3

GNU Parallel, without any command line options, allows you to easily parallelize a command whose last argument is determined by a line of STDIN:

$ seq 3 | parallel echo
2
1
3

Note that parallel does not wait for EOF on STDIN before it begins executing jobs — running yes | parallel echo will begin printing infinitely many copies of y right away.

This behavior appears to change, however, if STDIN is relatively short:

$ { yes | ghead -n5; sleep 10; } | parallel echo

In this case, no output will be returned before sleep 10 completes.

This is just an illustration — in reality I'm attempting to read from a series of continually generated FIFO pipes where the FIFO-generating process will not continue until the existing pipes start to be consumed. For example, my command will produce a STDOUT stream like:

/var/folders/2b/1g_lwstd5770s29xrzt0bw1m0000gn/T/tmp.PFcggGR55i
/var/folders/2b/1g_lwstd5770s29xrzt0bw1m0000gn/T/tmp.UCpTBzI3J6
/var/folders/2b/1g_lwstd5770s29xrzt0bw1m0000gn/T/tmp.r2EmSLW0t9
/var/folders/2b/1g_lwstd5770s29xrzt0bw1m0000gn/T/tmp.5TRNeeZLmt

Manually cat-ing each of these files one at a time in a new terminal causes the FIFO-generating process to complete successfully. However, running printfifos | parallel cat does not work. Instead, parallel seems to block forever waiting for input on STDIN — if I modify the pipeline to printfifos | head -n4 | parallel cat, the deadlock disappears and the first four pipes are printed successfully.

This behavior seems to be connected to the --jobs|-j parameter. Whereas { yes | ghead -n5; sleep 10; } | parallel cat produces no output for 10 seconds, adding a -j1 option yields four lines of y almost immediately followed by a 10 second wait for the final y. Unfortunately this does not solve my problem — I need every argument to be processed before parallel can get EOF from reading STDIN. Is there any way to achieve this?

  • Does unbuffer printfifos make a difference? stdbuf printfifos? – Michael Homer Apr 7 '19 at 8:04
  • No effect — unbuffer bash -c 'unbuffer seq 3; unbuffer sleep 10' | unbuffer -p parallel -j1 echo also exhibits the problem as well. – goodside Apr 7 '19 at 8:20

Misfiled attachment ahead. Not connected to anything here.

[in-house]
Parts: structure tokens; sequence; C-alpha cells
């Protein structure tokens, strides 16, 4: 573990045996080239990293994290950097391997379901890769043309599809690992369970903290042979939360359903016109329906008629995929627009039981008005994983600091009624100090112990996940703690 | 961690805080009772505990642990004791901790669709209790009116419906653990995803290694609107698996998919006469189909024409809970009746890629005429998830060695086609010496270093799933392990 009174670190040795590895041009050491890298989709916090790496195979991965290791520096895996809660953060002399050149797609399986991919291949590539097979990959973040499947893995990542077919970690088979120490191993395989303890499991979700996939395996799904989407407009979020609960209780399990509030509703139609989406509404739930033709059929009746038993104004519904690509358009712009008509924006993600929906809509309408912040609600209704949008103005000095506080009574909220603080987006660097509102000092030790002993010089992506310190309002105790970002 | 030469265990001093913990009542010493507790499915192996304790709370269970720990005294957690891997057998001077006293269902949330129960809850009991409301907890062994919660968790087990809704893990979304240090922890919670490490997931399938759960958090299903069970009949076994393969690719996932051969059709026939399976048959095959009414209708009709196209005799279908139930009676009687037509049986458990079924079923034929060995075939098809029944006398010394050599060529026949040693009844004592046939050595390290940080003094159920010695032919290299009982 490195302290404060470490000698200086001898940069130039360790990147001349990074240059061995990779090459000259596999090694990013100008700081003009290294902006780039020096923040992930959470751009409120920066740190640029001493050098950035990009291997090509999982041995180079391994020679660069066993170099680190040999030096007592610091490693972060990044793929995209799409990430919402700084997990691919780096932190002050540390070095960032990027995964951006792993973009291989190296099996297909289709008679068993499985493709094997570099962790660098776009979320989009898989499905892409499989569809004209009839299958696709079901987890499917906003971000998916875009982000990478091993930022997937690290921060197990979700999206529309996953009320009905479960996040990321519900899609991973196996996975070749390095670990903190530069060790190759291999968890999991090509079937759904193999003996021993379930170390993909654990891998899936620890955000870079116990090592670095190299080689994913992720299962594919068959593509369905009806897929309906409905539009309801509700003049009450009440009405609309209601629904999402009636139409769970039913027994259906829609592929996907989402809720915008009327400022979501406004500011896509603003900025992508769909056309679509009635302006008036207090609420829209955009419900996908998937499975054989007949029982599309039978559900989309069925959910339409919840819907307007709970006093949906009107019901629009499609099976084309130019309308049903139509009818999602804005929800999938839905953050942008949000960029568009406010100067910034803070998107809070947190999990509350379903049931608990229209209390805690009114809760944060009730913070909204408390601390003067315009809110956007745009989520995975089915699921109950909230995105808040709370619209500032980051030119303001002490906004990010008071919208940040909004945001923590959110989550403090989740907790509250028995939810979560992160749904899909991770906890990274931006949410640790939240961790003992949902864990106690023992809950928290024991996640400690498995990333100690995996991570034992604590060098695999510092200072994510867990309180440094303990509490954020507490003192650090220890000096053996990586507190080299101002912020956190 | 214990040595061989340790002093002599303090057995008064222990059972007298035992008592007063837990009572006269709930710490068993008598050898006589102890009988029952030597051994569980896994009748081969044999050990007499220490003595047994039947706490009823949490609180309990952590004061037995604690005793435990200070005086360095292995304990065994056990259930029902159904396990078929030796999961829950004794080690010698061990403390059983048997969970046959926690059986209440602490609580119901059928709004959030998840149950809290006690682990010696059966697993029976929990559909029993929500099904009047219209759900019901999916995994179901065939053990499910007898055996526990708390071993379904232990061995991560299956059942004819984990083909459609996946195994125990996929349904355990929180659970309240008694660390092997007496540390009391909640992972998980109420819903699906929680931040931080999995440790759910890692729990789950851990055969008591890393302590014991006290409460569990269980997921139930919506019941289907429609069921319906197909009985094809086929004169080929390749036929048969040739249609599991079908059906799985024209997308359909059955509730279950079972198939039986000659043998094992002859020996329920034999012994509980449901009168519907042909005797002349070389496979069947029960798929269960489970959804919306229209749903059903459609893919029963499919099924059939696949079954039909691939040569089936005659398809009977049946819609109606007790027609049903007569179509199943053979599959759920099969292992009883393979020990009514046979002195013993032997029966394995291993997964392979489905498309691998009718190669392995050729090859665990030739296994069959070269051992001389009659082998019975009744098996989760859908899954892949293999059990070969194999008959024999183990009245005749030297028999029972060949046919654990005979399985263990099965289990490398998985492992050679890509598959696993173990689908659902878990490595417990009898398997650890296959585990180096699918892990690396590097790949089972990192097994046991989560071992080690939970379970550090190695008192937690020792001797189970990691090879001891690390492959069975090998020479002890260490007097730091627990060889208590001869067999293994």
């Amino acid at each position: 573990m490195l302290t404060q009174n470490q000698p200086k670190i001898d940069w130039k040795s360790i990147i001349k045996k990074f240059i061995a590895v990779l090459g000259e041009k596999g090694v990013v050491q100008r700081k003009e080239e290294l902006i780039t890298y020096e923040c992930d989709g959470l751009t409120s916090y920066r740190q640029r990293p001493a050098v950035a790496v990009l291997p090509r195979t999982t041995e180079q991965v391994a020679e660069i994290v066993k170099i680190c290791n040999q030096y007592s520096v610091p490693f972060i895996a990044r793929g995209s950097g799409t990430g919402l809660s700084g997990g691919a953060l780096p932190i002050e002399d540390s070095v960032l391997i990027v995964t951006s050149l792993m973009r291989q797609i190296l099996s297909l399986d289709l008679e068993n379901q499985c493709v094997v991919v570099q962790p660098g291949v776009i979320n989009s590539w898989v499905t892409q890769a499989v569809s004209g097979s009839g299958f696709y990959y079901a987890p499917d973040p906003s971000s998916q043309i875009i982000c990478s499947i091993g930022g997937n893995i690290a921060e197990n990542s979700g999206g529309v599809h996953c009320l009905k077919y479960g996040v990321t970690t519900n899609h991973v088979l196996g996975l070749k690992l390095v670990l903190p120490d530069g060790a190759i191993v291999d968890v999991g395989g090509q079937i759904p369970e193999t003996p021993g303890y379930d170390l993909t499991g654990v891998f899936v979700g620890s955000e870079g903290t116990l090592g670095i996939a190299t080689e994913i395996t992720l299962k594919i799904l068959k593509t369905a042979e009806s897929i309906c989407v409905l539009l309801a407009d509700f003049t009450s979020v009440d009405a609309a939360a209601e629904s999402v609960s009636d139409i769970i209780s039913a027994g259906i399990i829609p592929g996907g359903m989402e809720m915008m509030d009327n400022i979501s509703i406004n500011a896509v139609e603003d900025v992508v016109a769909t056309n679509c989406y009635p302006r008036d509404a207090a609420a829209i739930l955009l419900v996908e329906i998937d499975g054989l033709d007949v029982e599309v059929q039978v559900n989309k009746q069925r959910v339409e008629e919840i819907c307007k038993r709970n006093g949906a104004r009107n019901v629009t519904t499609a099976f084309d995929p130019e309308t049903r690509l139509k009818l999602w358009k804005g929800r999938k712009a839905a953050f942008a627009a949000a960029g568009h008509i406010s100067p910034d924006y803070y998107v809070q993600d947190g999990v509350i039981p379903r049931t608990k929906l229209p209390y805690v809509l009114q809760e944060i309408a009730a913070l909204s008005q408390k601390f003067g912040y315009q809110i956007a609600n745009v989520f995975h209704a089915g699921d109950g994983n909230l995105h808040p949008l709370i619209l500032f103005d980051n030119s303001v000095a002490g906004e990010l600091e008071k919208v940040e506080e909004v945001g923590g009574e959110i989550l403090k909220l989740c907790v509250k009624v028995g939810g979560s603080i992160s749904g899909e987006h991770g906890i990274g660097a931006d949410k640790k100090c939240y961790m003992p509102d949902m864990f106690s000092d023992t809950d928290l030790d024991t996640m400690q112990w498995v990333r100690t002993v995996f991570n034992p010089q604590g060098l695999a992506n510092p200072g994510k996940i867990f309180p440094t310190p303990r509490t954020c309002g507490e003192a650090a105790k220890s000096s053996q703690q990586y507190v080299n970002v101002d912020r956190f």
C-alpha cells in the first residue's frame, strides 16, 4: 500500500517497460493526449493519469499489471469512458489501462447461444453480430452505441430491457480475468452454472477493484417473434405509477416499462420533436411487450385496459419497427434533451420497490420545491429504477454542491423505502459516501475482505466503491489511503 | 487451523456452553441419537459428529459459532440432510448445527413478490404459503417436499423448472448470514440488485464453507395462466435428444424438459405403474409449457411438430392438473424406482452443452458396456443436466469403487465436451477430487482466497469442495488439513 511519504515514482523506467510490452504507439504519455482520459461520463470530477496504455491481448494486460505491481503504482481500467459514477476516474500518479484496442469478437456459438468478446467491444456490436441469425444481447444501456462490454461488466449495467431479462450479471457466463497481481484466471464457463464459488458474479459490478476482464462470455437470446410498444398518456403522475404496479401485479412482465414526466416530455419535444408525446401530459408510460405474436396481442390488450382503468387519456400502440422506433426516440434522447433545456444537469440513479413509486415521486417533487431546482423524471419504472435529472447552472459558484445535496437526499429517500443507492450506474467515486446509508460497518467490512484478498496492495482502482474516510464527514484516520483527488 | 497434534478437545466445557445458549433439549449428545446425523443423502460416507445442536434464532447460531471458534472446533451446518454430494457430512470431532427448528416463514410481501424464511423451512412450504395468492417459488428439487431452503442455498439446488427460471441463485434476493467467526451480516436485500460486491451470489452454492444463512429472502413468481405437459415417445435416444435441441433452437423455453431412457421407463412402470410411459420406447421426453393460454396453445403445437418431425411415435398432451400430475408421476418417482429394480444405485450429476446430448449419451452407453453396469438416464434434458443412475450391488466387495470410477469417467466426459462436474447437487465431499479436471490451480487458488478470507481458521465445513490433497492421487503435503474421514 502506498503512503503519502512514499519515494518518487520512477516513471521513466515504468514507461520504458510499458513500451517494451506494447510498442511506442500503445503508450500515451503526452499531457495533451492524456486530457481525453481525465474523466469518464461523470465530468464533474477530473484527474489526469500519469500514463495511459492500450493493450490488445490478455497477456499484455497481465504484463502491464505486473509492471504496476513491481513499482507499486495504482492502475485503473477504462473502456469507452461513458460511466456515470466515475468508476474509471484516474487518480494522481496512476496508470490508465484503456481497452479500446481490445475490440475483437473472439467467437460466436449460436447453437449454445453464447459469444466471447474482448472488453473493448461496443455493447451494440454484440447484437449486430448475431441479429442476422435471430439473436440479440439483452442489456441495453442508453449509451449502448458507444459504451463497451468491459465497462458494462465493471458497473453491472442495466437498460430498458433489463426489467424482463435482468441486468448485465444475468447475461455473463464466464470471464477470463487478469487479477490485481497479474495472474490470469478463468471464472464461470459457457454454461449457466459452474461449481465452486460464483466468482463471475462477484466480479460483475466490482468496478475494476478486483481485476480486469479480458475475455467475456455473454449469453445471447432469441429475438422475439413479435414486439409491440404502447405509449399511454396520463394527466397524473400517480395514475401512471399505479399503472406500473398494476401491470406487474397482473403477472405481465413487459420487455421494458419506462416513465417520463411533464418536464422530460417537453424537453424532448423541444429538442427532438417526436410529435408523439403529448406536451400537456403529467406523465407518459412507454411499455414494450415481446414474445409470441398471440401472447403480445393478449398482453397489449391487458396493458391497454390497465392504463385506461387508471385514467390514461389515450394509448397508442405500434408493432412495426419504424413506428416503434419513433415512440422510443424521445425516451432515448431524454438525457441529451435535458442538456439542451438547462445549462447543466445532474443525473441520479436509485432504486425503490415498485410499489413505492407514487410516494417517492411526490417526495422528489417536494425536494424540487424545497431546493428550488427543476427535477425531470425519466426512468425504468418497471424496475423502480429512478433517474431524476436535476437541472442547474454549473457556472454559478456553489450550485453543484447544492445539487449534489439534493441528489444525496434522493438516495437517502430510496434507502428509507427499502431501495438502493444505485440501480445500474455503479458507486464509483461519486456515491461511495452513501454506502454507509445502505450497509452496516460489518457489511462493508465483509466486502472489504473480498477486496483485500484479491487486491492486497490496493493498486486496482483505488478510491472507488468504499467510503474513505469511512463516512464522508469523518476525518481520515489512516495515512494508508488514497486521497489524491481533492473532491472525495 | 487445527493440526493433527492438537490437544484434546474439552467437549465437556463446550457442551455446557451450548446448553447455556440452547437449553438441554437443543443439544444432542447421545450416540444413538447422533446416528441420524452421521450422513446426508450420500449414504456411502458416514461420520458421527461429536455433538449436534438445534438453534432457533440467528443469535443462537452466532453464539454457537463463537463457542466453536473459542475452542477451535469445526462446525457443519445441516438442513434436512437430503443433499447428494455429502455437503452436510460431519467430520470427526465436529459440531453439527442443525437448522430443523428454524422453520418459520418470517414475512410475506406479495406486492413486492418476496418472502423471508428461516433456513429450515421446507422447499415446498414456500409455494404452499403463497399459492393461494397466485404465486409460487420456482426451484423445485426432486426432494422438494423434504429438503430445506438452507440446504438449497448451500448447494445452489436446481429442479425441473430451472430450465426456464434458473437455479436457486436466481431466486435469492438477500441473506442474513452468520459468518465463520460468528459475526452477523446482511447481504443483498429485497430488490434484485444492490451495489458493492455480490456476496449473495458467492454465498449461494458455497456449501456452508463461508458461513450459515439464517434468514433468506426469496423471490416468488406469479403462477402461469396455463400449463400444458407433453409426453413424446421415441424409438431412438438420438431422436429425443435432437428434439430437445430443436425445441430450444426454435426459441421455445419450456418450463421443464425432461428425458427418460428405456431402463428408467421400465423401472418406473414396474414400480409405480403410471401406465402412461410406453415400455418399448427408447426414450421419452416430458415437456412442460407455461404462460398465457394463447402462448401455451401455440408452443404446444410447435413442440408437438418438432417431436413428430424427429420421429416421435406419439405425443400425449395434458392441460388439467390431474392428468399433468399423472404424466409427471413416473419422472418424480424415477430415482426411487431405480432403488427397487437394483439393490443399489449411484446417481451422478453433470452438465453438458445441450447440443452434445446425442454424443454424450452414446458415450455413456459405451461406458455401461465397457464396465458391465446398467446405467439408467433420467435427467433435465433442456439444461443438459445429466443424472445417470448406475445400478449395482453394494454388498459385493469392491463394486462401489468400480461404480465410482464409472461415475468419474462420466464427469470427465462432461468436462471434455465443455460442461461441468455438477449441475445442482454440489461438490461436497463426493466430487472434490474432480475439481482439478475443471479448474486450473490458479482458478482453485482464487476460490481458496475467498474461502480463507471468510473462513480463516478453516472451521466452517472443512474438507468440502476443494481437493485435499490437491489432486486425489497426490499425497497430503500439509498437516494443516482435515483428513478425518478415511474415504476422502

• I'm not familiar with parallel, and its source code is quite a maze, but one thing seems certain: parallel isn't select(2)ing on the fds it's reading the arguments from (and it isn't using any async i/o either), but it's always doing a blocking read (look at $arg = <$fh> in read_arg_from_fh in its source code). So once it got there one way or another, it will have to wait until either more data or EOF is coming. I hope I'm wrong, but it looks like you have to re-evaluate your approach ;-) – mosvy Apr 7 '19 at 14:56
  • And btw, you cannot "send" an EOF. The only way to cause an EOF on the reading end of a pipe is to close all the open handles to its writing end. – mosvy Apr 7 '19 at 14:58
  • (I know EOF isn't a valid byte, but in the same sense you say "either more data or EOF is coming" it's ubiquitous to describe EOF as metaphorically moving through a pipeline, especially when there are no concurrent writers. I think it's clear what I meant, but I'll edit to avoid confusing beginners.) – goodside Apr 7 '19 at 15:59
2

A bug in GNU Parallel does, that it only starts processing after having read one job for each jobslot. After that it reads one job at a time.

In older versions the output will also be delayed by the number of jobslots. Newer versions only delay output by a single job.

So if you sent one job per second to parallel -j10 it would read 10 jobs before starting them. Older versions you would then have to wait an additional 10 seconds before seeing the output from job 3.

A workaround the limitation at start is to feed one dummy job per jobslot to parallel:

true >jobqueue; tail -n+0 -f jobqueue | parallel &
seq $(parallel --number-of-threads) | parallel -N0 echo true >> jobqueue
# now add the real jobs to jobqueue

A workound the output is to use --linebuffer (but this will mix full lines from different jobs).

|improve this answer|||||

Your Answer

By clicking “Post Your Answer”, you agree to our terms of service, privacy policy and cookie policy

Not the answer you're looking for? Browse other questions tagged or ask your own question.